Monday, January 31, 2011

Craft: Clive James Study #8: In Munich

The movement of Clive James' "Postcard from Munich" (available for free here) involves a brilliant series of transitions, from James’ sensory perceptions of the city, to illustrations of two of its histories (the Nazi history and the influence of the Wittelbachs), to the authors’ personal response to Munich (as a culture-conscious Australian, and as an Australian, recall, who travels with a keen sense of history as series of debt-creating relationships). Running gags about Wagner, opera, Ludwig II, bad hats, and beer, and sustained visual allegories based on the presence of light and water in the city further help to unify what might otherwise be a piece straining under the density of its content.

A list of quotes from the piece helps to illustrate what I mean, and also, I think, something of the point that Clive James makes about style and content in Robert Hughes' The Fatal Shore, mentioned in the last post before this one. Like Hughes, James doesn't put content ahead of form. The two must go hand-in-hand, because their combination creates the basis for James' particular mode of analysis:
  • “Narrowly personal though it might sound to say so, the Nazis have always got on my nerves."
  • “Ludwig II, as well as his demented castles in the environs, built a winter garden on the roof of the Residenz and in full regalia looked like Oliver Hardy wearing a Gobelins tapestry topped off with a dead polar bear.”
  • Of Nymphenburg: “The landscape flows through the main building like a lake, lakes glitter in the landscape like mirrored floors, and there are pavilions full of mirrors like frozen waterfalls.”
The last of these three quotes reminds us that, for James, landscape and history are almost the same thing:
  • “In the winter sunlight the lakes around the city shone like silver paint. Ludwig II of Bavaria drowned himself in one of them, impelled by a potent cocktail of schizophrenia and undiluted Wagner.”
  • I left Nymphenburg walking on air, which was bad training for where I was going next. The Amalienburg epitomises 1,000 years of Munich’s history. The concentration camp at Dachau does the same for the Thousand Year Reich, which luckily didn’t last the advertised distance, although it contrived to express itself memorably during the short time available. Dachau is a whole district, so the answer to the question why they didn’t change the name is that it would be like changing the name of Clapham. But Clapham never had a concentration camp in it.”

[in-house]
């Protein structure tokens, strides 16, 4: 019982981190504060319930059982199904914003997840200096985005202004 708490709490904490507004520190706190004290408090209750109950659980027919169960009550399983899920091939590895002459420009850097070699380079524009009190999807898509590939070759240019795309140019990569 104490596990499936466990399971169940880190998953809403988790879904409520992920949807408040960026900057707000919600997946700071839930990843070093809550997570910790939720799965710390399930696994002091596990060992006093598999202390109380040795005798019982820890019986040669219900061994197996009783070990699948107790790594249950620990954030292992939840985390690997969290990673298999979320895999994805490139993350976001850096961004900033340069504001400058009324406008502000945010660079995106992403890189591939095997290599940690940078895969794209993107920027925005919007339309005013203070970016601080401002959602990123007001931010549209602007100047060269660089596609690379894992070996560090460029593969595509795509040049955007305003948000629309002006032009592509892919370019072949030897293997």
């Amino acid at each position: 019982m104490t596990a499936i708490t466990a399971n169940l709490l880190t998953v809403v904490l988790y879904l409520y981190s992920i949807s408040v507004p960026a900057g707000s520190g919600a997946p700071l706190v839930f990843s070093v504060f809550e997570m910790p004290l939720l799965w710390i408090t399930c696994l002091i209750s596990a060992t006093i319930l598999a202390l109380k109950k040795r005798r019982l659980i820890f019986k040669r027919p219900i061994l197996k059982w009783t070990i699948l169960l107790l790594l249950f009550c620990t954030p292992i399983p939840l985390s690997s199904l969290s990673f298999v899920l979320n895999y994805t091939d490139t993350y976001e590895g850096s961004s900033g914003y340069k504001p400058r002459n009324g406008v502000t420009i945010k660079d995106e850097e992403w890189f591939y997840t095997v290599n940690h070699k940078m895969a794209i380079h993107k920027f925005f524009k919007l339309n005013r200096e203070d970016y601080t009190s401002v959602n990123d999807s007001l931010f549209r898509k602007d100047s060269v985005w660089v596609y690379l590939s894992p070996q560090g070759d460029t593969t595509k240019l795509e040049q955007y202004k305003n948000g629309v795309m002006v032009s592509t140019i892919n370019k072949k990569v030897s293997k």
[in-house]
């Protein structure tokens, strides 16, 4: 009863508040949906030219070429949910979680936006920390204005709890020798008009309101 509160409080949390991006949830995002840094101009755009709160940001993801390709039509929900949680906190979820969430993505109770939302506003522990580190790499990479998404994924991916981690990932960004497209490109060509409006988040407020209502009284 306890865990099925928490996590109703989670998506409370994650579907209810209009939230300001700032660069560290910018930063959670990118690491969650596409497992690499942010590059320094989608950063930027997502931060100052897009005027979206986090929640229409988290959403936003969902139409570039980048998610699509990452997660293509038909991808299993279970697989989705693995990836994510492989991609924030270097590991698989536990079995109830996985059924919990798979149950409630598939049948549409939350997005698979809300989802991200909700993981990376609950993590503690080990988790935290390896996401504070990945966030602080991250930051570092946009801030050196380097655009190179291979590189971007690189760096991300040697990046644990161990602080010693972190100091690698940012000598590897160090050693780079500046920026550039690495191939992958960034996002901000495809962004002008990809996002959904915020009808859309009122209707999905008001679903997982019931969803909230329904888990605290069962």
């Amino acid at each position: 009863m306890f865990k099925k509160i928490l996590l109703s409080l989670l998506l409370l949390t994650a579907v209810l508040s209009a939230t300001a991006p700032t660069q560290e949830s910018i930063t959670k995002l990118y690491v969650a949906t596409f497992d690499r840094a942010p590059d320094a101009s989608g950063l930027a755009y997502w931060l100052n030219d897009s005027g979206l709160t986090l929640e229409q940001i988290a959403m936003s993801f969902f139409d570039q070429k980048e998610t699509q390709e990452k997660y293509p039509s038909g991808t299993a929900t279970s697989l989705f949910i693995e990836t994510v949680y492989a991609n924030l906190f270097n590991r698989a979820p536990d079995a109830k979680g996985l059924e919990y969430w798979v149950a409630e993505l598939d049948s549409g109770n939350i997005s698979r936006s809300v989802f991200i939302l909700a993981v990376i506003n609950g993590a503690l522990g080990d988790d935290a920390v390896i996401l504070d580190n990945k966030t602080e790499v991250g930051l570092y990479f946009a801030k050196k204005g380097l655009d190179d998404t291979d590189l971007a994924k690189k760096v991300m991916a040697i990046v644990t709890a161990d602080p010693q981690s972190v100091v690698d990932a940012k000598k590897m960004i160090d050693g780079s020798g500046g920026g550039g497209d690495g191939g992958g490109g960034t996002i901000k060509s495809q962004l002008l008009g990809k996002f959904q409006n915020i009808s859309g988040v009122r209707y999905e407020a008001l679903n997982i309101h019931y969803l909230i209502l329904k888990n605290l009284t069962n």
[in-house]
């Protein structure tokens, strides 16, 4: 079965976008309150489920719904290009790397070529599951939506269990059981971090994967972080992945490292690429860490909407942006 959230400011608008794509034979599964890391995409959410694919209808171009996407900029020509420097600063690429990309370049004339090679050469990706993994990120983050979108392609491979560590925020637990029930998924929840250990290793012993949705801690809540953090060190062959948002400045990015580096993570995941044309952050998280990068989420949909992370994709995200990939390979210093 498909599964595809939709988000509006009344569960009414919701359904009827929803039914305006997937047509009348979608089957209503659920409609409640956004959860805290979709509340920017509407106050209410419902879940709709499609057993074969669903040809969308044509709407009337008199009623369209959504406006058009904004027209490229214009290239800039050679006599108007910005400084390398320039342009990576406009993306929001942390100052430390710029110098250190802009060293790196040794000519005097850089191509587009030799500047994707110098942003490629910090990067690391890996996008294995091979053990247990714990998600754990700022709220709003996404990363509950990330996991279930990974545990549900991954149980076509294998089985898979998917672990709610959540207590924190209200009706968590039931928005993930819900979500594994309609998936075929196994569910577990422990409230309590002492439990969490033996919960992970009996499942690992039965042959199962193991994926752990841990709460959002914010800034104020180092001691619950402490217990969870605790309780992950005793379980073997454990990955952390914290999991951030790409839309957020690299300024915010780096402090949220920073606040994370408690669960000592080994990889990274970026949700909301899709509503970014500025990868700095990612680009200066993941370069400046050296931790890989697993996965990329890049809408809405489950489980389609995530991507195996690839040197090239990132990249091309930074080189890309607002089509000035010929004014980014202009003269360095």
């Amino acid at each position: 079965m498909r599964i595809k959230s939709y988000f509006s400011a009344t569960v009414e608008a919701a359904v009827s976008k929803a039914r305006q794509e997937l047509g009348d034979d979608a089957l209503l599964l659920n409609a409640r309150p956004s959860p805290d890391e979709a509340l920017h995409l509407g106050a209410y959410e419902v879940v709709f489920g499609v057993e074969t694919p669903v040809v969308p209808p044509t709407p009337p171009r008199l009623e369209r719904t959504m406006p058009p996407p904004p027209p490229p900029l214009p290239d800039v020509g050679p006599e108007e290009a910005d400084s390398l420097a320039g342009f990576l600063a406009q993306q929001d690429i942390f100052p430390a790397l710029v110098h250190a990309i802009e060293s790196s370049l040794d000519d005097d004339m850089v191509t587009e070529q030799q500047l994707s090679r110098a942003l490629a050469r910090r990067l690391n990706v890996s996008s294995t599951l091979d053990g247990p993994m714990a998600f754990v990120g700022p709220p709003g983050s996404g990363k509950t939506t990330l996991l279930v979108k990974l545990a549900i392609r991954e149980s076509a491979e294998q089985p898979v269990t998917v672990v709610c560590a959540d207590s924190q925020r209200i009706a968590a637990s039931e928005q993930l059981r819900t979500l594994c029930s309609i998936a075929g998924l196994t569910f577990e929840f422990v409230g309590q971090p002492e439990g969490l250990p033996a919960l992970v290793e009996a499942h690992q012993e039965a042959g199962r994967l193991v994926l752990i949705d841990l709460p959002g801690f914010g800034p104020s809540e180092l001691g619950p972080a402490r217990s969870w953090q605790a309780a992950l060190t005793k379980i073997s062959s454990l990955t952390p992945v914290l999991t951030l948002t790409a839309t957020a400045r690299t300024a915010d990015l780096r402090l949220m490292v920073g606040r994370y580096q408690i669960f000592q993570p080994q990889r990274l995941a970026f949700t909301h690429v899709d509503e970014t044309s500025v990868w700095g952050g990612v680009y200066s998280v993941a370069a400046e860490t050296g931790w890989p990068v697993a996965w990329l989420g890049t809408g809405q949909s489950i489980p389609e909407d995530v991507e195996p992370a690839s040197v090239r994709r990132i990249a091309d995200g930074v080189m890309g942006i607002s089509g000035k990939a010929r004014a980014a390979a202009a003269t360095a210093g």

• After visiting Dachau: “Hitler’s sole lasting positive achievement was to cure the old Right of its opposition to democracy.”
And that reading landscape as history is one way of better understanding culture:
  • “What haunts Munich, as it haunts all Germany, is the presence of an absence. There is continual talk of Kultur."
  • “The Allied air raids reduced it to a sea of rubble, but much of it has been rebuilt with the special care lavished on the past by those who have been injured by the present.”
  • “The strange feeling that you’ve seen it all before is not quite accurate, since even the Tsarist summer palaces outside Leningrad aren’t as exuberant as this. You haven’t seen it all before, you’ve heard it all later – in the music of Mozart, two of whose operas were premièred in Munich, one of them in the Cuvilliés theatre attached to the Residenz.”
  • At a portrait gallery: “Carolina Countess von Holstein aus Bayern, we may now note, had a waist the size of a wedding ring and shoulders like a Green Bay Packers linebacker, but her breakfast television pout still rings bells.” [Here, James showing off that, culturally, he knows how to slum it.]
As I discussed in my post about James' poem "Occupation: Housewife", he travels as the indebted Australian, and I think one of the reasons his travel writing is so densely packed with history and culture is that he is always accumulating, his learning and breadth of experience a part-payment for his parents' sacrifice:
  • Having worked out which of the Führerbau’s windows must belong to Hitler’s corner office, I tried to look like a music student, walked confidently up the monumental interior staircase, and pushed open the door of room 105, in which the Munich treaty was signed. There was nobody in there except a Canadian girl called Monica practising the piano. Once the room had contained Mussolini along with Goering: a tight fit. Born in 1959 (‘that’s the year when all the stars were right’), Monica was ready to suspend her studies while I fossicked in the distant past. I stood on the balcony and reviewed a big parade of strutting spooks all wearing the same sort of hat. The door to the left must lead to Hitler’s office. I eased it open and found a string quartet playing Schubert.”
  • “But the important lesson has already been learned: once power has been seized, it is too late to protest, even for the heroic – and most people are not that. Most people are not imaginative either, and can’t be blamed for it. How much atonement is enough?”